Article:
1976 Early : Pong Console Commercial
This is probably the first Atari commercial as it advertises their first consumer product, the Pong home console. The home Pong console was created over a 2-year period by several engineers at Atari Inc. including Harold Lee, Bob Brown and Al Alcorn. They worked the on prototype, code named “Darlene”, attempting to perfect a consumer product that could play a game of Pong utilizing a single micro-chip. Atari launched Pong as a consumer product in December of 1975. At that time, Atari could find almost no retailer interested in the product, except for Tom Quinn, the buyer for Sears Sporting Goods department. Atari delivered on their promised 150,000 units for Christmas, and generated $40,000,000 in sales. This infusion of cash allowed the small coin-operated game manufacturer to extend it’s reach into the consumer space for good. In 1976, they started marketing the Pong console themselves (as well as through Sears) and named it Model C100.
1976 November 21: Atari Super Pong Commercial
After being successful in 1975 and early 1976 with home Pong, Atari Inc. started creating other variations of Pong to market themselves and through Sears including C-160 Pong Doubles, C-180 Super Pong Ten, and the console advertised below, C-140 Super Pong. Atari was not the only company in this space in 1976. Atari might have made the first Home Pong unit, but just like they experienced with their coin-op Pong, dozens on imitators were on their heels. They tried to combat the imitators by generating a sense of loyalty in consumers to buy “A Real Atari”.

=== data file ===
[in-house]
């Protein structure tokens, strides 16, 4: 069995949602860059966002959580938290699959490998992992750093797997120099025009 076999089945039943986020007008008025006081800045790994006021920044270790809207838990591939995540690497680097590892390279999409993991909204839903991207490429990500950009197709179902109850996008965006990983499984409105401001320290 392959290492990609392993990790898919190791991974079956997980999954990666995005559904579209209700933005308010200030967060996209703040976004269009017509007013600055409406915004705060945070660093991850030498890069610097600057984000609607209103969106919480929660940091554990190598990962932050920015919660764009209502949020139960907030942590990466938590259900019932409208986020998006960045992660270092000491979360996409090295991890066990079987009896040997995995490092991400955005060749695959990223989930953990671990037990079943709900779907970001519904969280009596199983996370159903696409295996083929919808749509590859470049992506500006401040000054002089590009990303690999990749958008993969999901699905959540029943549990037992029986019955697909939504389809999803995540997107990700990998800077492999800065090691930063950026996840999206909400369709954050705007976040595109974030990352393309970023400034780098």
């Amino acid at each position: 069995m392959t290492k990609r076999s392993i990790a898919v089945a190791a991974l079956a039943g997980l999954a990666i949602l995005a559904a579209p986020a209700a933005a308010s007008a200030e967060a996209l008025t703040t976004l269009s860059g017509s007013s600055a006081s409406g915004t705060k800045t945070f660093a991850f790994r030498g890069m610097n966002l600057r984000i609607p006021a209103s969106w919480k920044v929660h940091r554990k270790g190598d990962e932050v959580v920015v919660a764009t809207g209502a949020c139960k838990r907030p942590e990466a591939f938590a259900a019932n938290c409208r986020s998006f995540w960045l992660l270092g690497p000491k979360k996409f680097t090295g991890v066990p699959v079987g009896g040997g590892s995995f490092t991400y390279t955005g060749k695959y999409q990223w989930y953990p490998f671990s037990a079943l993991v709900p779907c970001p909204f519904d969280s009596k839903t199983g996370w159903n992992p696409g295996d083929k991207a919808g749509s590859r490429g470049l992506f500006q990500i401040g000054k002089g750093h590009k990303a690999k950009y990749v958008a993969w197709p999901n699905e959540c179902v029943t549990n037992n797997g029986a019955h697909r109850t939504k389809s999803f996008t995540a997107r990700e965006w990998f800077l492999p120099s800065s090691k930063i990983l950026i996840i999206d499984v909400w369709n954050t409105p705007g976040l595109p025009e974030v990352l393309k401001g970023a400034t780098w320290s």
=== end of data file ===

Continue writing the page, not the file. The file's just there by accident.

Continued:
And the fight continued. Coleco quickly jumped into the home Pong market in 1976 with the Telstar.
Personal Anecdote: I always wanted an Atari Pong console, but never got one on. Instead, my father bought is a cheap rip-off using something similar to the AY38500 from Radio Shack. While my brother Jeff and I had a great time playing it, we could never tell our friends about it. Having a Radio Shack product was akin to buying Kinney Shoes, or Tough-Skins jeans from Sears. You wore them because you had to, but you never brought attention to it.
Later that year, General Instrument created the AY38500 microchip that included paddle and shooting games in one unit. Coleco was the first buyer of the chip, and managed to outsell in Pong units Atari by the end of the year. As well in 1976, Fairchild debuted the Channel F ‘ the first video game to use programmable cartridges in 1976.
Personal Anecdote: My friend Wesley Crews had a Fairchild Channel F System bought before any of us had a VCS. Controlling the games was akin to plunging a toilet.
Atari had been working on it’s own “programmable” system code named “Stella”, but they did not have enough money to finish it. In order to keep Atari competetive, Nolan Bushnell sold the company to Warner Communications in November of 1976 for $28 Million dollars. With an infusion of cash from the sale, Atari was able to hire new staff and finish the prototype for the Atari VCS. By November 1977, the Atari VCS was ready for sale.
1977: Atari/Sears Telegame Commercial.